The coronavirus pandemic is testing the American workforce in ways no one has ever seen. According to some estimates, the heavy-handed stay-at-home orders imposed in many states could lead to unemployment rates on par with the Great Depression before the end of summer. But a crisis like this doesn’t just create hardship; it also gives us reason to innovate and meet the needs of today.

Two generations ago, only the milkman would make deliveries to your door. Now, with a few taps of a smartphone, you can order a gallon of milk and all your other weekly groceries, complete with GPS...Read more

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What if I had told you a month ago that some sort of contagion would be unleashed upon our country that would cause 20 million people to lose their jobs and for us to go $6 trillion further into debt?

Many pundits would have likely responded, “That’s crazy. It could never happen.”

And yet it did – the economic calamity didn’t come from the coronavirus directly, but from our response to the contagion.

The virus has now caused more than 40,000 deaths in the U.S. and hundreds of thousands have been infected. The tragedy is a personal one if you lost a loved one or if you’...Read more

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As we face the pandemic’s many challenges, Americans are stepping up and working together to help equip our medical professionals with the masks, gloves, and other personal protective equipment (PPE) they need on the front lines of the fight.

President Trump said on Sunday that “cargo planes have delivered almost … 300 million gloves, almost 8...Read more

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I did not quarantine while awaiting a coronavirus test because I did not meet the criteria for quarantine. In fact, I did not meet the current criteria for even being tested, much less quarantined.

I have not had an encounter with anyone that health officials recommended quarantining or testing.

I took the test because my wife and I had traveled extensively during the weeks prior to COVID-19 social distancing practices, and I am at a higher risk for serious complications from the virus due to having part of my lung removed seven months ago.

I did attend Louisville...Read more

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Did you know that the bipartisan coronavirus bailout bill will provide nearly everybody in my family with a check? And I’m not poor. I’m a United States senator.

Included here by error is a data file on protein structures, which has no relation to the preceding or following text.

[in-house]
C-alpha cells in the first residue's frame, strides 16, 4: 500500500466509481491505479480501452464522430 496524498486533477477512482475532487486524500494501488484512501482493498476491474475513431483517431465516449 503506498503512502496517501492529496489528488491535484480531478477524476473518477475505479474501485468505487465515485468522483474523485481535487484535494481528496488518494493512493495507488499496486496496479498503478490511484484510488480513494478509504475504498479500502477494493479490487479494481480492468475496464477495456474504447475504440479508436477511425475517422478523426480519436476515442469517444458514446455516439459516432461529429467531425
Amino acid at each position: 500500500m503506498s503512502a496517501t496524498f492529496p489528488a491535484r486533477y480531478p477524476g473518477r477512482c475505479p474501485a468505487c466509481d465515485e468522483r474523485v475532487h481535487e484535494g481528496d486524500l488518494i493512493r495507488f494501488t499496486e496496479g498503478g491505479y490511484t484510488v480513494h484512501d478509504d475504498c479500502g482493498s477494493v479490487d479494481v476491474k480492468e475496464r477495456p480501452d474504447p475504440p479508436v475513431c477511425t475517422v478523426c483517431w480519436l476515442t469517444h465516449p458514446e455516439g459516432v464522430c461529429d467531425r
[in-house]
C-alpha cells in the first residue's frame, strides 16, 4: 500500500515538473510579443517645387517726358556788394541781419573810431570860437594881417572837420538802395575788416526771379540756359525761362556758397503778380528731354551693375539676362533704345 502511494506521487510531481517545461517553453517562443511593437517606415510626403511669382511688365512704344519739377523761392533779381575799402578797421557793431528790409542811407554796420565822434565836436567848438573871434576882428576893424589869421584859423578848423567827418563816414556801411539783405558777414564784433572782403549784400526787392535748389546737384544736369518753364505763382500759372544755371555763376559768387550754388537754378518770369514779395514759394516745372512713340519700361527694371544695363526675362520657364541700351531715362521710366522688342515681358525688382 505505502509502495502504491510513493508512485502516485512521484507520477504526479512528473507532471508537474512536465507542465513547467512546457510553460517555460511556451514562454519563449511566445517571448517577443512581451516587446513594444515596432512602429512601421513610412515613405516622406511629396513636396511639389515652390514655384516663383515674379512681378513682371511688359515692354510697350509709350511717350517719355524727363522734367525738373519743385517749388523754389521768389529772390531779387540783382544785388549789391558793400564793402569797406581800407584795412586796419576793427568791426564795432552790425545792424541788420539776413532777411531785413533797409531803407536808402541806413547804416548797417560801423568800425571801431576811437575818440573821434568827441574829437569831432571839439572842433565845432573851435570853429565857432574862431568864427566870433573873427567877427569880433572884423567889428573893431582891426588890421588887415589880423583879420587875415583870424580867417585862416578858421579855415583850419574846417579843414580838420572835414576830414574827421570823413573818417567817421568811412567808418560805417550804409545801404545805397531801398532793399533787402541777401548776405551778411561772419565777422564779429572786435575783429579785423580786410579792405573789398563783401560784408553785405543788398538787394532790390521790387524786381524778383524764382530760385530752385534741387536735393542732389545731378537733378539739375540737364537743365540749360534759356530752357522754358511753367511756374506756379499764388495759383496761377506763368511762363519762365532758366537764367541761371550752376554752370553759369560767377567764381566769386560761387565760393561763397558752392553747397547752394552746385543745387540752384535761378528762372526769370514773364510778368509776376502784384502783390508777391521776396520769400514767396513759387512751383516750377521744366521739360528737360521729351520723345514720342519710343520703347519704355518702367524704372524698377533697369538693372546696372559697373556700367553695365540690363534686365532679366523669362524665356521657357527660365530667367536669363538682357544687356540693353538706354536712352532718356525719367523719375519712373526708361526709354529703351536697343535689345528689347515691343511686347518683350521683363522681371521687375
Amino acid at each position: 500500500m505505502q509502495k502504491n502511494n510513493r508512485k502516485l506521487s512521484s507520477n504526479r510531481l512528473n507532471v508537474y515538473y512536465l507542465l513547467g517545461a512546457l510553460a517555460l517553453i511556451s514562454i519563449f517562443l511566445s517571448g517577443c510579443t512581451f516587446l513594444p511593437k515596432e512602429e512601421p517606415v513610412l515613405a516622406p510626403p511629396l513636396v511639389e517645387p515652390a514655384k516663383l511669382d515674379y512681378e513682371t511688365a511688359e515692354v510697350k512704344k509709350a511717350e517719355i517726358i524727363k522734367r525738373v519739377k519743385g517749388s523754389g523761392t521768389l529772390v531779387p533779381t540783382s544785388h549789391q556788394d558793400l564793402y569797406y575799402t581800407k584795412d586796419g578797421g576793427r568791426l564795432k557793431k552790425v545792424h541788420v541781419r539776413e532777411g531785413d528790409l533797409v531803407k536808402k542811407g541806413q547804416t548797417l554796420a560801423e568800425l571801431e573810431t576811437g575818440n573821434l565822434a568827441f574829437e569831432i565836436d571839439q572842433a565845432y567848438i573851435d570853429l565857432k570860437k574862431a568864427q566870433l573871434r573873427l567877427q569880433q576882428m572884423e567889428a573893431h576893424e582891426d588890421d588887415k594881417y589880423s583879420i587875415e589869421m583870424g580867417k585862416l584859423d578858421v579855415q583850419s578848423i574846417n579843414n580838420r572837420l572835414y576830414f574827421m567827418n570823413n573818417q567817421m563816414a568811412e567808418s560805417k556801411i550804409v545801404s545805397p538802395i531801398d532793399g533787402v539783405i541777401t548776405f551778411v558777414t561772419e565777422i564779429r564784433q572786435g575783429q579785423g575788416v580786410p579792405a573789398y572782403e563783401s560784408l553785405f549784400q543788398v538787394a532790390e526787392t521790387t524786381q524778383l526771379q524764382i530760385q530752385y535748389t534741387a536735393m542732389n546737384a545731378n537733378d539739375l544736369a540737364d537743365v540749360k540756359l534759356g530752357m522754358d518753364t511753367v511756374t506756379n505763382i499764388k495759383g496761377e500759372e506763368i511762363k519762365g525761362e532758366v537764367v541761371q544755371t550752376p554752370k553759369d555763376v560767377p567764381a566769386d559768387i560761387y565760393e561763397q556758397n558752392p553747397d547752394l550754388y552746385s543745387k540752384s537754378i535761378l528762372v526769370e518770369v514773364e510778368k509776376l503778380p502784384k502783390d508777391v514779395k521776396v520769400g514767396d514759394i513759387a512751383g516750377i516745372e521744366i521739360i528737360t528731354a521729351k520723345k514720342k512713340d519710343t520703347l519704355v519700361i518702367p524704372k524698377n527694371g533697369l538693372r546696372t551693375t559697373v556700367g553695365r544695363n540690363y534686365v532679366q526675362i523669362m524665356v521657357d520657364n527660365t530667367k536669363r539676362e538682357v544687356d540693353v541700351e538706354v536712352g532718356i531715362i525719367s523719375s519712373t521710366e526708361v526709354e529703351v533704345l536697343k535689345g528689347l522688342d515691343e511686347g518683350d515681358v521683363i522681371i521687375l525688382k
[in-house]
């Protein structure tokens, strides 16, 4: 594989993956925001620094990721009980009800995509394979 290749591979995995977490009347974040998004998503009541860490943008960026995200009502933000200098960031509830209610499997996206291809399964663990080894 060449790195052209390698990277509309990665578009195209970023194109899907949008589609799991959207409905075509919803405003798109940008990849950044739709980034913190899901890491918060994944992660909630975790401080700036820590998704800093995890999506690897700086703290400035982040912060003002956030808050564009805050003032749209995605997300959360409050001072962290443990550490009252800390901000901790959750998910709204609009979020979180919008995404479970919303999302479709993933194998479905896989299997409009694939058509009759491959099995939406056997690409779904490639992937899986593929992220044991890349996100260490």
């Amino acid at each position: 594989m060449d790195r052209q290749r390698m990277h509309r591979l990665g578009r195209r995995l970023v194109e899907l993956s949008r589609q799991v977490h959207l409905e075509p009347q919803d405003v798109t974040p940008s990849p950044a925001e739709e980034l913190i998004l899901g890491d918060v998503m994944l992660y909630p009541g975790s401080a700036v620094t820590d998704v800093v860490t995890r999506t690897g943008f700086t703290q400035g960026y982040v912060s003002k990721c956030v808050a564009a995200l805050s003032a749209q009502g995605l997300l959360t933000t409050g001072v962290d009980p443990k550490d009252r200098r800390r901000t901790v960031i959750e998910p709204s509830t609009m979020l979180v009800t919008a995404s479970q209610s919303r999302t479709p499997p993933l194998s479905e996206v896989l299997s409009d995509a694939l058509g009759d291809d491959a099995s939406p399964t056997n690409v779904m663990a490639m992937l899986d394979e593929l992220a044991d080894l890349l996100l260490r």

As a member of the Senate, I think it’s an abomination for the government to send checks to U.S. senators.

But according to the 2018 tax data used for calculating eligibility, which shows that my wife Kelley and I earned only the Senate income, we will be eligible for a government bailout check.

My grown kids will also be eligible for checks. I have one son in college who will get a check, and I have two...Read more

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This weekend, the Senate will likely vote on Phase 3 of the federal coronavirus response. As they do so, I urge aggressive but prudent actions.

As a physician, we learn early and take an oath to “do no harm.” This is an important principle to apply to both the medical and the economic steps taken to combat the current situation.

I’ve put together agenda items that fit this description. They will help. They are prudent. They are short term, and they are not an overreaction or a misdirection.

Right now, every special interest in Washington is fighting to lard up the...Read more

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As a physician, I understand the need for an “all hands on deck” response from our medical community to the Novel Coronavirus pandemic. That means speedy access to diagnostic testing and medical supplies, and, most importantly, it means preparedness to care for every Kentuckian in need.

As your senator, I am committed to doing whatever I can to ensure big government doesn’t stand in the way of that care.

When we face a health emergency, government should trust community, academic, and public health labs to do what they are already trained and certified to do. With all of...Read more

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It is important to approach the current Coronavirus pandemic with equal measures of prudence and hope. Practical solutions to stop the spread of a novel disease are not new. They have worked in the past, and they do not need to lead to fear or panic. In fact, looking at our history of fighting and winning against so many diseases should give us optimism.

My life has been spent mostly as a physician and scientist. My current life is that of a member of the Senate, including on the committee dealing with Health Care. I’ve spoken to many in and out of government in the...Read more

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In 1964, Ronald Reagan famously observed that “[n]o government ever voluntarily reduces itself in size. So governments' programs, once launched, never disappear. Actually, a government bureau is the nearest thing to eternal life we'll ever see on this earth.”
Each year since has only proven that view more correct.
Consider, for example, how tenaciously government clings to being able to spy on ...Read more

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On a rainy Monday night at Dover Air Force Base last week, I joined President Trump for the final homecoming of Sgt. First Class Javier J. Gutierrez and Sgt. First Class Antonio R. Rodriguez, who gave their lives the prior weekend in Afghanistan.

I will never forget the soldiers saluting their fallen brothers, the weight of the silence in the air as they carried the flag-draped transfer cases off a military transport plane, or the grief of the families shattered by loss.

Two more of America's young...Read more

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